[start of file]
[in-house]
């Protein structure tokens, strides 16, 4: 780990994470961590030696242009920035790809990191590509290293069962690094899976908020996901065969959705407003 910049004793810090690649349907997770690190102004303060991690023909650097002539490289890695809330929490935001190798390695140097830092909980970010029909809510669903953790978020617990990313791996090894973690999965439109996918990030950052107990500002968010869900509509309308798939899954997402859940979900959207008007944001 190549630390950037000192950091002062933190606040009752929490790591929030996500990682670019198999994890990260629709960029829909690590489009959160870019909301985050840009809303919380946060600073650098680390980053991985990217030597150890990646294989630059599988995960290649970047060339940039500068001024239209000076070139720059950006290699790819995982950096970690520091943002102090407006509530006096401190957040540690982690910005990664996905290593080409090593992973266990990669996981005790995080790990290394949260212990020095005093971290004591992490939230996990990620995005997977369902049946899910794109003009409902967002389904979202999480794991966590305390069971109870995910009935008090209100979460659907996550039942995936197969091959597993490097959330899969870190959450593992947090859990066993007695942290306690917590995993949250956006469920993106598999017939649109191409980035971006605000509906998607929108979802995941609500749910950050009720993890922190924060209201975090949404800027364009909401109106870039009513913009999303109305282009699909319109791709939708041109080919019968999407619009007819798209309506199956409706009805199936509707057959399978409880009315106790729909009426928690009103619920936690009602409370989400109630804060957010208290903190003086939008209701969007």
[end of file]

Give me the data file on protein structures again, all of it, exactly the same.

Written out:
[in-house]
């Protein structure tokens, strides 16, 4: 780990994470961590030696242009920035790809990191590509290293069962690094899976908020996901065969959705407003 910049004793810090690649349907997770690190102004303060991690023909650097002539490289890695809330929490935001190798390695140097830092909980970010029909809510669903953790978020617990990313791996090894973690999965439109996918990030950052107990500002968010869900509509309308798939899954997402859940979900959207008007944001 190549630390950037000192950091002062933190606040009752929490790591929030996500990682670019198999994890990260629709960029829909690590489009959160870019909301985050840009809303919380946060600073650098680390980053991985990217030597150890990646294989630059599988995960290649970047060339940039500068001024239209000076070139720059950006290699790819995982950096970690520091943002102090407006509530006096401190957040540690982690910005990664996905290593080409090593992973266990990669996981005790995080790990290394949260212990020095005093971290004591992490939230996990990620995005997977369902049946899910794109003009409902967002389904979202999480794991966590305390069971109870995910009935008090209100979460659907996550039942995936197969091959597993490097959330899969870190959450593992947090859990066993007695942290306690917590995993949250956006469920993106598999017939649109191409980035971006605000509906998607929108979802995941609500749910950050009720993890922190924060209201975090949404800027364009909401109106870039009513913009999303109305282009699909319109791709939708041109080919019968999407619009007819798209309506199956409706009805199936509707057959399978409880009315106790729909009426928690009103619920936690009602409370989400109630804060957010208290903190003086939008209701969007």